If you were to describe the impact of climate change, you would probably mention extreme heat, snow and glacier melt and weather-related natural disasters. Picture instead a risk to eye health and permanent vision loss, which has now become a public health issue. Although there has been a lot of talk about climate change, there is a dire need for that to be translated into practice.
Pollutants such as sulphur dioxide, chlorofluorocarbons and airborne particles have caused a rise in atmospheric temperature and made the air drier. Additionally, there has been increased penetration of ultraviolet (UV) radiation to the earth’s surface due to ozone layer depletion. As a Third World country, we have done little to cause the problem, but we are suffering more from it. Eyes are vulnerable to environmental pollutants because of their direct exposure to dust, air and UV radiation. The consequences of transient and prolonged exposure to these irritants may either cause eye diseases or interfere with treatment efficacy. Exposure to wood or charcoal cooking fires accelerates the scarring caused by trachoma, which is among the leading infectious causes of blindness worldwide.
Three elements—oxygen, heat and solar radiation—are bad for eye health. Increased penetration of UV causes lens opacity, better known as a cataract. According to the World Health Organisation, 5 percent of the 18 million people with a cataract worldwide got it due to UV radiation. People living in high altitudes are more prone to UV exposure due to the direct reflection of radiation by the snow. Moreover, exposure to UV rays reflected from the snow may cause several corneal degenerative changes on long exposures and snow blindness on short exposures. Snow blindness is a painful temporary blindness experienced in high altitudes due to UV exposure. A triangular pinkish elevation and a fleshy growth in the whitish part of the anterior eye are the consequences of accumulative UV doses.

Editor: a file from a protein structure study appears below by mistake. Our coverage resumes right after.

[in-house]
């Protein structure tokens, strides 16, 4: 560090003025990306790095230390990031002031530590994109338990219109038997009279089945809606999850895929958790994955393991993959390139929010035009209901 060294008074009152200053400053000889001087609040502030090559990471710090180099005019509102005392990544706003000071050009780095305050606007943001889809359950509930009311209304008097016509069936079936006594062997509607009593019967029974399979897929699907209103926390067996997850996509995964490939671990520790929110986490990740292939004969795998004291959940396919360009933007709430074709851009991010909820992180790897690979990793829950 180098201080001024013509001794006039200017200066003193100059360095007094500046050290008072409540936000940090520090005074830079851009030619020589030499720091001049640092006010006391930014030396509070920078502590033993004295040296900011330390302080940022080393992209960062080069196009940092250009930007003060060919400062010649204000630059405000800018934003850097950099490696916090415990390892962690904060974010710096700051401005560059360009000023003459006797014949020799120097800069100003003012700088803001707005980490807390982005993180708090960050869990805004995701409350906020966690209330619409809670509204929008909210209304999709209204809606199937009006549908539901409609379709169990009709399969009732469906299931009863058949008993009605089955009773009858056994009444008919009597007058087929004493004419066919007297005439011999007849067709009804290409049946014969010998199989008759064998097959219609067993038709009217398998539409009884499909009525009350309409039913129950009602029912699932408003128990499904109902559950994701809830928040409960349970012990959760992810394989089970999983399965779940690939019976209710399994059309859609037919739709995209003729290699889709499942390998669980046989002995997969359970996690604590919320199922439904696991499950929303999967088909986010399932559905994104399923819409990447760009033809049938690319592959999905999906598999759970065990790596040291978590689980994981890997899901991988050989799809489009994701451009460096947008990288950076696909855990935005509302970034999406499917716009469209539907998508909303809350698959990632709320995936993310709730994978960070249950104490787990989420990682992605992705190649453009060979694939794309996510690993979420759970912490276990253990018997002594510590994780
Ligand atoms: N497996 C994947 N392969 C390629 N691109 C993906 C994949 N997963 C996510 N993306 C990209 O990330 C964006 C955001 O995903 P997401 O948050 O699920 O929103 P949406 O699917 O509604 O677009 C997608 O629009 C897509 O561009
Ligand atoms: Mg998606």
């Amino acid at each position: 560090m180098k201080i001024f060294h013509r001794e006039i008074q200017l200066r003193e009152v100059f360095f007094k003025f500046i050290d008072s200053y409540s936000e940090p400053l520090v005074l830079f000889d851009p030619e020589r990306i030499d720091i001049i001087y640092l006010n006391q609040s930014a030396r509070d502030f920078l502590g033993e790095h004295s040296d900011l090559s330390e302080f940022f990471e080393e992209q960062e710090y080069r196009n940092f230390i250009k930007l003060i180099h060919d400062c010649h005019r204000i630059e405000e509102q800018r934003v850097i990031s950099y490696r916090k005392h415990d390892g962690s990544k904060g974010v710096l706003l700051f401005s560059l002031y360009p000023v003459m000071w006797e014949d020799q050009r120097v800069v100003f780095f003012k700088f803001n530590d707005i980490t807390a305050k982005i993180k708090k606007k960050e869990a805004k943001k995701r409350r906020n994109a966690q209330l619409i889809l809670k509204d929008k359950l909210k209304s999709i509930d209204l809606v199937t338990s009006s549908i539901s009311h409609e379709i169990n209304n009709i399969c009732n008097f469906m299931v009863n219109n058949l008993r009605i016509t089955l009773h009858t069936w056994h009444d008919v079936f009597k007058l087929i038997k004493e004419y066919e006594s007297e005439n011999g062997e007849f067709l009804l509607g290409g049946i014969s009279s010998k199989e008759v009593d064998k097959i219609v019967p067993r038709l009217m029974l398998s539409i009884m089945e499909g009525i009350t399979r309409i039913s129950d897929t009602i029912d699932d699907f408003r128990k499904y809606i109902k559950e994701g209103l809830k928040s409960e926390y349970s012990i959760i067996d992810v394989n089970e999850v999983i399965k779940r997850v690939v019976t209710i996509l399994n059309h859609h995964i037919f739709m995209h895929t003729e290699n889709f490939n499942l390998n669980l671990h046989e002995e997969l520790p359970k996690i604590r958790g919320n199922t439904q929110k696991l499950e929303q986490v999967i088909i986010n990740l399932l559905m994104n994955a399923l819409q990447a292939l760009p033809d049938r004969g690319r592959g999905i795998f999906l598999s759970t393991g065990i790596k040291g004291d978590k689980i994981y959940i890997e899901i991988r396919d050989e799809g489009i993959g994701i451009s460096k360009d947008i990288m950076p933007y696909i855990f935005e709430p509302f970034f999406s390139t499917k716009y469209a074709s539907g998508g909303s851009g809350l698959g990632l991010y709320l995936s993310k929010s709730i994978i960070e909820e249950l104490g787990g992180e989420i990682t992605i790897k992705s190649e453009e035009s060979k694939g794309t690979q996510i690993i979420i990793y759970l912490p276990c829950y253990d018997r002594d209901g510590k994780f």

Studies claim that between 5 to 10 percent of all skin cancers occur in the eyelid due to high exposure of UV in the eye. In fact, an increased amount of UV exposure is a major cause of skin cancer in Australasia. Therefore, governments in these countries operate campaigns telling people to use sunscreen lotion and avoid direct sunlight.
UV radiation can cause pathologic changes in the retina, the inner tunic layer of the eye, which transmits vision signals to the brain. Retinal cells lose their function due to abnormal changes after getting repetitive exposure to UV radiation. These abnormal changes are not reversible and may cause permanent vision loss. Therefore, direct viewing of the sun, for example, in religious sun gazing and during a solar eclipse, and even long hours of daytime solar exposure may lead to permanent retinal diseases.
The good news, however, is that UV exposure is a controllable risk factor. Wearing a hat can reduce UV exposure by 30 percent, and sunglasses can reduce exposure by nearly 100 percent. Therefore, it is important to introduce preventive measures and control schemes. Individuals working outdoors should wear protective sunglasses and full-sleeved clothes and apply sun-blocking lotions. It is necessary to wear UV-blocking sunglasses, prescription glasses or contact lenses with a built-in UV filter. It is also important to wear wide-brimmed hats that shield the eyes from direct sunlight. Eclipse viewing should be avoided unless there is a proper use of protective filters, which absorb UV and infrared radiation. The government and appropriate authorities need to work together to make personal protective devices affordable and accessible to the public. In professional jobs such as farming and traffic control, it is necessary to make these safety measures compulsory.
As Nepal enters a new phase with dreams of industrial revolution and prosperity, it needs to carefully consider ways to reduce air pollution and actively participate in campaigns to prevent climate change and its consequences. There are examples next to our border from which we can learn about the consequences of rapid industrialisation.
While India and China are struggling to recover from pollution, Bhutan stays strong and proud with the distinction of being the world’s only carbon negative country. With massive opportunities in hydropower, Nepal needs to learn from Bhutan that generates 1,615 MW of renewable energy, one-third of which is exported, directly contributing
to revenue generation. Another example is Finland, which depends on clean power plants and is in the frontline in lessening carbon dioxide emission.
Dev and Marasini are optometrists
Source: The Kathmandu Post